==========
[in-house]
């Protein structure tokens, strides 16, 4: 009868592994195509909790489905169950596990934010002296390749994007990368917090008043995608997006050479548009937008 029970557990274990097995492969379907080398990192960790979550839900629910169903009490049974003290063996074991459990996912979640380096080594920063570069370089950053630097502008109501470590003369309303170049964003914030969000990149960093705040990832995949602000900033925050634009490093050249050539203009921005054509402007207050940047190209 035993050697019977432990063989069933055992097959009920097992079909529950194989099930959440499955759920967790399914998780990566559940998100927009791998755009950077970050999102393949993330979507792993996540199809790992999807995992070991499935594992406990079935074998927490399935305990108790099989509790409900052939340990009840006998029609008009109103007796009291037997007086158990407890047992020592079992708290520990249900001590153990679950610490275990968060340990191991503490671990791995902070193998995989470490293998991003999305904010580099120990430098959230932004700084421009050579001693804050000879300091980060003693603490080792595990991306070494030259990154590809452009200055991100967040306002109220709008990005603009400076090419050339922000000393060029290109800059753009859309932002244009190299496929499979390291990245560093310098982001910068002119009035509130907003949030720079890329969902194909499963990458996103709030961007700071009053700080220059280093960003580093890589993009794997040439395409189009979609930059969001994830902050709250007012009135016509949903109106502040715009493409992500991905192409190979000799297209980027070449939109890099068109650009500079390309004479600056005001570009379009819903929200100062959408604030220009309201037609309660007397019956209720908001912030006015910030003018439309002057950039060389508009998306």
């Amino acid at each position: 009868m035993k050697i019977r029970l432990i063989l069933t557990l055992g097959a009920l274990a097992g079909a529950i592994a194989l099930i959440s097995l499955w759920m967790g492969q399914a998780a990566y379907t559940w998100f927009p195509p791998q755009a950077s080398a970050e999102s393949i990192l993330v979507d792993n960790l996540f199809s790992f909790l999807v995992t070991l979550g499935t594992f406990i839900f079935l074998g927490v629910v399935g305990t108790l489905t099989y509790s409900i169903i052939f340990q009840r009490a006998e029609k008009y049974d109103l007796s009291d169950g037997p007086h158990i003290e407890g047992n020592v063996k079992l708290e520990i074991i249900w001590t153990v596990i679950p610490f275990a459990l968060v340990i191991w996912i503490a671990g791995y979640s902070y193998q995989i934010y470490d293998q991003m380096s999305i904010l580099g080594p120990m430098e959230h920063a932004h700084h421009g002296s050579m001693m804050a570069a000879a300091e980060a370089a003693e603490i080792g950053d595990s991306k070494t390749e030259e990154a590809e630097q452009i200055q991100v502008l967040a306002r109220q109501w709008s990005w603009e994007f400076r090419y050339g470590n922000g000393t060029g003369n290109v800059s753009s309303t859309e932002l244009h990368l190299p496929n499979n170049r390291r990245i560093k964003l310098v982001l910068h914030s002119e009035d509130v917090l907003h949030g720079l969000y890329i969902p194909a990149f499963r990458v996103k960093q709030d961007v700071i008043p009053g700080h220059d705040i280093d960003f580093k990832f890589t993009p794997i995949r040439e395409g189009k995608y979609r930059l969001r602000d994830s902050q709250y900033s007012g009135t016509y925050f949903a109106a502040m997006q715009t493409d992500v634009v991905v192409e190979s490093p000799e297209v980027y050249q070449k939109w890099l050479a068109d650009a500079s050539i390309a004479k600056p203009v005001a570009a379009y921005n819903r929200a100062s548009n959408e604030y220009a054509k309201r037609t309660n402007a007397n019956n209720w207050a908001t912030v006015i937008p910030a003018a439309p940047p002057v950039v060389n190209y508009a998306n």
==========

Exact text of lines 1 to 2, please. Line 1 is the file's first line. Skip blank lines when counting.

[in-house]
């Protein structure tokens, strides 16, 4: 009868592994195509909790489905169950596990934010002296390749994007990368917090008043995608997006050479548009937008 029970557990274990097995492969379907080398990192960790979550839900629910169903009490049974003290063996074991459990996912979640380096080594920063570069370089950053630097502008109501470590003369309303170049964003914030969000990149960093705040990832995949602000900033925050634009490093050249050539203009921005054509402007207050940047190209 035993050697019977432990063989069933055992097959009920097992079909529950194989099930959440499955759920967790399914998780990566559940998100927009791998755009950077970050999102393949993330979507792993996540199809790992999807995992070991499935594992406990079935074998927490399935305990108790099989509790409900052939340990009840006998029609008009109103007796009291037997007086158990407890047992020592079992708290520990249900001590153990679950610490275990968060340990191991503490671990791995902070193998995989470490293998991003999305904010580099120990430098959230932004700084421009050579001693804050000879300091980060003693603490080792595990991306070494030259990154590809452009200055991100967040306002109220709008990005603009400076090419050339922000000393060029290109800059753009859309932002244009190299496929499979390291990245560093310098982001910068002119009035509130907003949030720079890329969902194909499963990458996103709030961007700071009053700080220059280093960003580093890589993009794997040439395409189009979609930059969001994830902050709250007012009135016509949903109106502040715009493409992500991905192409190979000799297209980027070449939109890099068109650009500079390309004479600056005001570009379009819903929200100062959408604030220009309201037609309660007397019956209720908001912030006015910030003018439309002057950039060389508009998306």